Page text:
The Norman Transcript

November 4, 2013

Jury finds doctor negligent; family to receive $2.5 million

By Jessica Bruha
The Norman Transcript

NORMAN — A Cleveland County jury returned a $2.5 million verdict against a local Norman Regional Hospital doctor in district court Friday.

Attorney Jeff Glendening, defending Dr. Lana Nelson, said Monday it was a complicated case and he thought the verdict reflected a lot of sympathy for the family involved.

Nelson performed a gastric bypass surgery on Donna Smith, 50, of Thackerville, in October 2009. Smith was losing blood after the surgery and Smith’s attorney alleged that as a result, Smith died two days later, Glendening said.

Smith’s attorney, Spencer Housing, said Monday after a long week of trial the family has been through a lot with rehashing old stories and opening old wounds, but they feel “their mom has been vindicated.”

Glendening said the jurors seemed to be swayed by emotion and sympathy because during the pendency of the lawsuit, Smith’s husband was killed by a drunk driver and her daughter had died two months ago for reasons never explained.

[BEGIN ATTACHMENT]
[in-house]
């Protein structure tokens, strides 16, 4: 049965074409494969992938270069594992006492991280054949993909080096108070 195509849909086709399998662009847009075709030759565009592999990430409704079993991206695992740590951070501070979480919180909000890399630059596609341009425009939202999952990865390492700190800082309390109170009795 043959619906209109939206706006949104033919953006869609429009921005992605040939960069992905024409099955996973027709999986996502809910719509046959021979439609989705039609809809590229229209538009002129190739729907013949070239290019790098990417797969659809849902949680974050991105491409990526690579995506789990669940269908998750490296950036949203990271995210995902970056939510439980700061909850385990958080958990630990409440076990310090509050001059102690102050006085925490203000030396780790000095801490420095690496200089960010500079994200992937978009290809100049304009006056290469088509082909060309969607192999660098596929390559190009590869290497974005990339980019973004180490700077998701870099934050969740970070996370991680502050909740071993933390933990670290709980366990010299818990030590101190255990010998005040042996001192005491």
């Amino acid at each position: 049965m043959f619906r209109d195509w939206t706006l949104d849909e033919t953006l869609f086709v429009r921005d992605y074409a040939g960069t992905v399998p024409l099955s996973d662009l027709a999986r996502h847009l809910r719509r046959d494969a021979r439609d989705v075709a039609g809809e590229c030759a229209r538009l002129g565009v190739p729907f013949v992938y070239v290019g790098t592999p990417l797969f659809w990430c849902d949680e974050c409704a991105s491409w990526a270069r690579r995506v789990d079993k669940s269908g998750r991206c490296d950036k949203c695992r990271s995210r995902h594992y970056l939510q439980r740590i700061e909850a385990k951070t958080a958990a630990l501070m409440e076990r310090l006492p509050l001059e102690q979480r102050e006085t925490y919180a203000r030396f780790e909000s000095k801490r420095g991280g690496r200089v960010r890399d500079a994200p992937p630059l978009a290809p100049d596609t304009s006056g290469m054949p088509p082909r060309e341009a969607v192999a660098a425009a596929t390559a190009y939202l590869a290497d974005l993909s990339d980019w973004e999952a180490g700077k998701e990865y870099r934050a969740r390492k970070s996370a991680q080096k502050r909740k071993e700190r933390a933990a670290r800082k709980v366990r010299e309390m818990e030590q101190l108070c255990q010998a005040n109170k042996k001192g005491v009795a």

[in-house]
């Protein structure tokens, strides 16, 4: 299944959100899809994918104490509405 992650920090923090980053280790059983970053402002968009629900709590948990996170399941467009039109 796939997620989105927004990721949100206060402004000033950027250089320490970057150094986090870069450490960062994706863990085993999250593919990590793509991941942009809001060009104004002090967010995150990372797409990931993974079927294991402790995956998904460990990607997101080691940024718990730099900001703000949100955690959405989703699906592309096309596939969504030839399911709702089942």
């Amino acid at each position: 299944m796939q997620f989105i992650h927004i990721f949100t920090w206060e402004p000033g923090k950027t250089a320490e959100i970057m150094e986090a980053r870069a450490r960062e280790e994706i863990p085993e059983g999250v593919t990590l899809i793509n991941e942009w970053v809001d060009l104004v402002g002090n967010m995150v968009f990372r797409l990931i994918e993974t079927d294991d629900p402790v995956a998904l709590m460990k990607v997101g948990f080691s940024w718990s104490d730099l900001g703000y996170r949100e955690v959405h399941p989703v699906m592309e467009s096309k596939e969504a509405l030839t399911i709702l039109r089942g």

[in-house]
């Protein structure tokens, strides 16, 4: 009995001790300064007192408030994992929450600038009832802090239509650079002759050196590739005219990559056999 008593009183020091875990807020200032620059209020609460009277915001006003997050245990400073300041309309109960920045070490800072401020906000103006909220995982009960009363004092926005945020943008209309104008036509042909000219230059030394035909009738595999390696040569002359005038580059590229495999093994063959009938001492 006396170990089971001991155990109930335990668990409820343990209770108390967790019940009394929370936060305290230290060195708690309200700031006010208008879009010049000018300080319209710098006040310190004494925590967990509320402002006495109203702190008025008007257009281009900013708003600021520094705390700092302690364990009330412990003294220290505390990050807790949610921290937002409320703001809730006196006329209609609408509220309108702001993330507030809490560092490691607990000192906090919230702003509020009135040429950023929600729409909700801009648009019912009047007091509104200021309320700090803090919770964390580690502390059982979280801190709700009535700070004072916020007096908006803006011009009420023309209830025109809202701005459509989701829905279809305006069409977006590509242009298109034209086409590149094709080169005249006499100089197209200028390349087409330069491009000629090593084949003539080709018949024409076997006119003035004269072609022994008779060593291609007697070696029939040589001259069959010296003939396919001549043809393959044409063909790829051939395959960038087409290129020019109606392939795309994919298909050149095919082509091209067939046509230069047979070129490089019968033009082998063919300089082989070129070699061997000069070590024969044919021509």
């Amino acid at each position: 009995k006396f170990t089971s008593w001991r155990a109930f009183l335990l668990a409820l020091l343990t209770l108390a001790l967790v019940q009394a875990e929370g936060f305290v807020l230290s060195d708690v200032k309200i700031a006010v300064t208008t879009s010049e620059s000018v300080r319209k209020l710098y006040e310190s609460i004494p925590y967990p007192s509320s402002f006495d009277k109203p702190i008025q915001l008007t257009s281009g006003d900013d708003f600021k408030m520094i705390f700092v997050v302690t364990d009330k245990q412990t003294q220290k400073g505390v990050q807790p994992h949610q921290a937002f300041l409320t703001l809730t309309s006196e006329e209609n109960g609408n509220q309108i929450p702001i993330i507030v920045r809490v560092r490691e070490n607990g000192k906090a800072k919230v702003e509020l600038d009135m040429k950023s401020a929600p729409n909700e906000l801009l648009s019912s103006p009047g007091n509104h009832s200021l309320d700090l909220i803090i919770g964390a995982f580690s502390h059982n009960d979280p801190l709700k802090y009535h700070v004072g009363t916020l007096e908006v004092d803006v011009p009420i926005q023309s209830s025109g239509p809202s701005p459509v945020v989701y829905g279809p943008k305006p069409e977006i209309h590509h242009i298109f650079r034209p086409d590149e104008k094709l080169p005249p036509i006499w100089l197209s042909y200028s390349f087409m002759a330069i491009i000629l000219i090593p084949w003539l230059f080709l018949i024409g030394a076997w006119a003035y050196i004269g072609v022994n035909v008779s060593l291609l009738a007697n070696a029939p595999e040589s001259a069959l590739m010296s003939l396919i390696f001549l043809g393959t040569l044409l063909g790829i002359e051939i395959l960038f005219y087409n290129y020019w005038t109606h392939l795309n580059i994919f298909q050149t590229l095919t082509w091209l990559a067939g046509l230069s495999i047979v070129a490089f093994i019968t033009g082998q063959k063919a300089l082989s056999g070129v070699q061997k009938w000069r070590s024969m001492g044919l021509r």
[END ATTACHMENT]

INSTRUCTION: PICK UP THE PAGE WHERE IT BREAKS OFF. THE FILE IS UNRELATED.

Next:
“Dr. Nelson absolutely met appropriate standards of surgical care, which is a big deal. Her medical management of Ms. Smith was appropriate at all times,” Glendening said. “On behalf of Dr. Nelson, we established beyond, frankly, any doubt there was no bleed. There was not a bleed beyond what would have normally been expected in surgery and that she did not loose so much blood that it caused her death.”

The defense attorney said Smith was morbidly obese and knew it was a risky procedure because of her underlying issues. While she had a list of illnesses associated with her obesity, the underlying surgery was without any complications, he said.

Smith also knew she would most likely die without the gastric bypass surgery, Glendening said.

“Dr. Nelson also undertook a second exploratory surgery to rule out or confirm a post-operative bleed that might have explained Ms. Smith’s deteriorating condition post operatively, and no bleed was ever found,” he said.

Nelson has been practicing since 2005 after completing her fellowship. Glendening said she was remarkably well trained.

“We are stunned by this, raising again the question as to whether or not lay jurors can truly understand the intricacies and the nuances attended to these complicated surgical procedures,” Glendening said.

The attorney said the doctor is devastated, not only because of Smith’s death that is something Nelson will live with for the rest of her life but to also have a jury find that she caused that death.

“(Smith’s death) is extraordinarily difficult for her to accept. In fact, she does not accept that, nor will she ever,” he said.

Glendening said Nelson has dedicated her life to helping people and will continue practicing.